Outrageously good.


  9. A pleasure to read, Anthony, and deeply affecting. It had a winning voice and some distinctive charm, leading to a heart-tugger of an ending. Evocative and delightfully painful.

  10. one of the most touching i've read...or maybe the climate is right for me. been working on a novel based on my youth, so this really gets does the photo of that Batman doll....not to mention Fonzi colorforms!

  11. Kick in the teeth reminder not to let opportunities pass you by. like you were sitting across from me just talking.

  12. Wow, what a powerful story! The memory of those twenty buck (all of them and the 21st) will be with him forever. Great story!

  13. Down the road from me is a Two Guys Smoke Shop, so the first few paragraphs I had to readjust--that would be quite the field trip for a 6 year old!

    Authentic writing, from the first fascination to the obligation to the regret. Life in a flash, with a fresh and candid voice.

  14. That was a nice look at the relationship between this man and his son. It's a pity he couldn't be around for the beer on the 21st. Also, a nice peek at a bit of Jersey history. Well done, Ant.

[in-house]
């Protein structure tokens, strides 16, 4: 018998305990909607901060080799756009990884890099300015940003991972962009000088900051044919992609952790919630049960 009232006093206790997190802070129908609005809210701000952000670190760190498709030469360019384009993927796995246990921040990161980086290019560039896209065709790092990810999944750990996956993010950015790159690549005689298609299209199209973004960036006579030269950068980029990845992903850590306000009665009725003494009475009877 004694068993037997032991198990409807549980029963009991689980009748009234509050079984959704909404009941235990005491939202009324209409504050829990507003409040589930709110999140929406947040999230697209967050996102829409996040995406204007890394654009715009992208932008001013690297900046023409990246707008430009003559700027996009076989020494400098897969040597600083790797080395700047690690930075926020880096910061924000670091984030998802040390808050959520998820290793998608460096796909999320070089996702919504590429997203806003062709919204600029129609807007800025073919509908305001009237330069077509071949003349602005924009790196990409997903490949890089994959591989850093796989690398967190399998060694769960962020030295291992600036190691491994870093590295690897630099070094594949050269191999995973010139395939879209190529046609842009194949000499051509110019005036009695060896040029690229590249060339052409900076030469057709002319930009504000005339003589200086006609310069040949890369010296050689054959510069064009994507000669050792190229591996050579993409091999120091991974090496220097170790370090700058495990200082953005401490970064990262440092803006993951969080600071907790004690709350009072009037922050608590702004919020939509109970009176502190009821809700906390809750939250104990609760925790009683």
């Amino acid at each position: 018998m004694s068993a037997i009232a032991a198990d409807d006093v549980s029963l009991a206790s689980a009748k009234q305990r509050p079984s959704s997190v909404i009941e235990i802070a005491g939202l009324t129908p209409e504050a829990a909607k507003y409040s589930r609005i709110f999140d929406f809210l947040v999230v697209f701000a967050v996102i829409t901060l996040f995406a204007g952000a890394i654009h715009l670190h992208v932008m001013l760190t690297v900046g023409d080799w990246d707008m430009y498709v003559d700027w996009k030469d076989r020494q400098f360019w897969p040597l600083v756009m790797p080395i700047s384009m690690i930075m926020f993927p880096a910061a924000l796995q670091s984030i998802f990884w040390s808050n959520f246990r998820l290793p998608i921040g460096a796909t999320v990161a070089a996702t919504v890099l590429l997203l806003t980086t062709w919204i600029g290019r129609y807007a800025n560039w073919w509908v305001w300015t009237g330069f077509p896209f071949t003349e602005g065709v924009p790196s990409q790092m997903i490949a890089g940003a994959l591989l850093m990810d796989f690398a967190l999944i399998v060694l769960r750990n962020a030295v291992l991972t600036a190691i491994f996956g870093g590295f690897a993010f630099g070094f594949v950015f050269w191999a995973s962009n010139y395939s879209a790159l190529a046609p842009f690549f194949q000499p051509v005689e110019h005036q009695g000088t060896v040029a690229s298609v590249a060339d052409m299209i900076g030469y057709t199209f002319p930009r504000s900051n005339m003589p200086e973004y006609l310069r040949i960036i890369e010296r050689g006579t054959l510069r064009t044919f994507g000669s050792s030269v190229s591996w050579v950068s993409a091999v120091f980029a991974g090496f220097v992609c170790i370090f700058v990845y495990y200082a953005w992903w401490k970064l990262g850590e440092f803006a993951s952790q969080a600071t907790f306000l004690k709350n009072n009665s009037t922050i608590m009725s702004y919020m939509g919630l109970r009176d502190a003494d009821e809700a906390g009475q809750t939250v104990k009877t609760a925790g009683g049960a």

15. This is absolutely touching and wonderful. You defeated the cynic in me and brought a tear to my eye at the end. Always grateful for that.

  16. Captured the emotional connection between a boy and his father. Somtimes $20 bucks and a six pack is all there is . . .

  17. What I want to know is - did you and Cathy get together and say "let's lay on the tears for 'em this week"? Wow, what a beautifully told story Ant. Just beautiful.

    And by the way, I'm beginning to think you really have raided someone's basement (your parents?) for these pics.

  18. I think this is my favorite flash from you so far. Father son bonding can be a hard and scary thing. Well done.

  19. I like the character arc in this piece. I enjoyed the image of "juggling girls" in his dorm room.

  20. what a heartbreaker, this. You are so good at pulling me in, and then shaking me up.


  21. Beautiful, genuine and so effortless. I always feel like I'm sitting at the end of a bar with you, just listening to a story you found at the bottom of your glass.

  22. Anthony this story was wonderful, really truly wonderful. A misty-eyed sentimental journey with that infamous Jersey touch of your yours.
    I wish there was a Two Guys here.
    We do have a Three Guys & A Stove, though. It's a snooty restaurant in Huntsville. Ontario, that is.

  23. wow - what a story - great writing

  24. Superb voice here.
    The father's last words on the card... *sniffle*

  25. That's so bittersweet, and yet so inspiring as well. It's amazing how symbolic a twenty-dollar bill can be, too. :)